I was reading Jeremy Paxman’s book “The English” a few weeks ago, a very entertaining and worthwhile read BTW. In it he attempts to define what “Englishness” is, he looks at stereotypes, how we view foreigners, the importance sport plays in our lives, the ability to drink tea by the gallon and most importantly for me right now, how our history and legend shaped us into the people we are today.
The English don’t have pride in our country in the way Americans do, it’s less obvious and very different. Smaller, a little more personal, certainly more ingrained and perhaps ultimately more powerful.
Our most important possessions were our steadfastness in the face of adversity, the classic British stiff-upper-lipness of stereotypes, and most important of all was our sense of humour.
I’d like to relay a story, someone had just had a somewhat significant racing accident, who and where is not important. I was one of the first on the scene, it was a big accident and his right leg was all but severed at the knee, clearly he was in trouble. Medical help arrived just as I was getting out of my car. The driver of the crumpled car was going into shock, but yelled that he’d lost his leg. One of the medics glanced in and knew that indeed the leg was too mangled to save, he looked at the driver and said something along the lines of “No, you’ve not lost it, most of it’s over here and the rest over there…” Not the greatest bedside manner, but perfect for the situation.
It’s understanding and being right for what was happening that was important. While my personal sense of humour is blacker and a little more twisted than most, the above was what the moment called for.
I have a strong identity that is rooted in where I come from and that’s formed a lot of who I am. Over the last couple of years I’ve lost or compromised a lot of what I believed, and for that I am truly sorry.
Last fall something happened, a line was crossed and I don’t think can ever go back. That moment drove a lot of anguish, a lot of compromise and a number of bad decisions.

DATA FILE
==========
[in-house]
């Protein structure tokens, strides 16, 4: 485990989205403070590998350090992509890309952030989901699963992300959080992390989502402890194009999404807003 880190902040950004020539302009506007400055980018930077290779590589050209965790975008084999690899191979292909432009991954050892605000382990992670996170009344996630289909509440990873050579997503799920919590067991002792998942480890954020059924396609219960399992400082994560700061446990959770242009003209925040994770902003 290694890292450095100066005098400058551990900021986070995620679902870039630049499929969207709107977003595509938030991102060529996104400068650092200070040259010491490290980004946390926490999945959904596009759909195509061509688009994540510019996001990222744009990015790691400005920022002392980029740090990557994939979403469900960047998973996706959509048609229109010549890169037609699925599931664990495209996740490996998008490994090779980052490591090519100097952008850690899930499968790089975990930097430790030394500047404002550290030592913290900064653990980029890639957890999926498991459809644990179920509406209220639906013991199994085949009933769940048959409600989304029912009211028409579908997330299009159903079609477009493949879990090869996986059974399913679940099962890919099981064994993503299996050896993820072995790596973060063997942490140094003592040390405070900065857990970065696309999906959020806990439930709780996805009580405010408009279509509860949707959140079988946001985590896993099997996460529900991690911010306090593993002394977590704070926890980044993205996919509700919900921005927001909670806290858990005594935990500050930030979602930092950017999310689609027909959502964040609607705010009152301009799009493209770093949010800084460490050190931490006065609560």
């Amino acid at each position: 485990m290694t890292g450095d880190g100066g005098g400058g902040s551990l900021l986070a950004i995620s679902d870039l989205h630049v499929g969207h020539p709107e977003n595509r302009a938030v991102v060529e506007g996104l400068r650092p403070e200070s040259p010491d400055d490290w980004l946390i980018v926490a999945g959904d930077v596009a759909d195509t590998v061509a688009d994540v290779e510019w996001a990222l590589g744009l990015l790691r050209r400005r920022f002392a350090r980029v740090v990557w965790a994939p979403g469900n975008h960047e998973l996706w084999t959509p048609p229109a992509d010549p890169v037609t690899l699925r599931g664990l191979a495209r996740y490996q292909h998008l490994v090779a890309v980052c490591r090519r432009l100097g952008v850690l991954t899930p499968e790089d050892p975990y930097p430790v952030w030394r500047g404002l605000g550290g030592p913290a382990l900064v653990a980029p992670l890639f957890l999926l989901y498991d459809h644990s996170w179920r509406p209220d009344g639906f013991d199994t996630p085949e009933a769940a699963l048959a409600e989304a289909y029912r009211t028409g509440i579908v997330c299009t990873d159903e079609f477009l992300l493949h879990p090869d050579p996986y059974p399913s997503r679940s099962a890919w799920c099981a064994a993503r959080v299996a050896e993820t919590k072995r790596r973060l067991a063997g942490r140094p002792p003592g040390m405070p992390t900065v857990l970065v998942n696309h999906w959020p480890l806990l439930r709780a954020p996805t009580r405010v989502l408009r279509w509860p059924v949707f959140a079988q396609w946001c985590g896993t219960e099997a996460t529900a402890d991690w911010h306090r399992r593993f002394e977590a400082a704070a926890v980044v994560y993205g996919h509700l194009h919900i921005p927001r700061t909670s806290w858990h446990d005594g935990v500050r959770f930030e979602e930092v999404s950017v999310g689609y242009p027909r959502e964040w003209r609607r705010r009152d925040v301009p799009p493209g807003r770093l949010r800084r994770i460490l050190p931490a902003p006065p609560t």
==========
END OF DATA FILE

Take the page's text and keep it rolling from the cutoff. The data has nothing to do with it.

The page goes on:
The thing I’d been most fearful of happened, I’d been told it never would, but it did and it changed the way in which I dealt with some people in my life. There may be good reasons behind some of those changes, but ultimately they were not healthy.
Over the last couple of days I’ve spent a lot of time being less introspective and rather more reflective in my dealings with others. I’ve compromised myself far too much and in part that was driven by the events of the last year, have somewhat backed me into a corner and I made mistakes. I’m truly sorry.
One of the clearest things I got from Paxmans book was that throughout English history we, as both individuals and collectively have had our clearest idea about what we stand for when the going is the toughest.
Today the going was hard, emotional and from that I understand where I changed too much, and what I need to take back to become the person I know I can be.
I’ve talked of needing this change a couple of times and it’s my blog and I can repeat it again. This weekend has focused me on what the change looks like. It’s time to stop living with my crisis of self belief, accept where I went wrong, do something about it and live in the way I was brought up to. With humour, with character and with belief in who I am.
I understand the situation today, with far more clarity than I had perviously. It’s time for me to do the right thing for myself and those in my life to get to the place I want to be.
A friend said to me a few weeks ago “Life isn’t enjoyable if your goal is to always be perfect. The best times we have are in our flawed moments.”
You were right I was lost, thank you.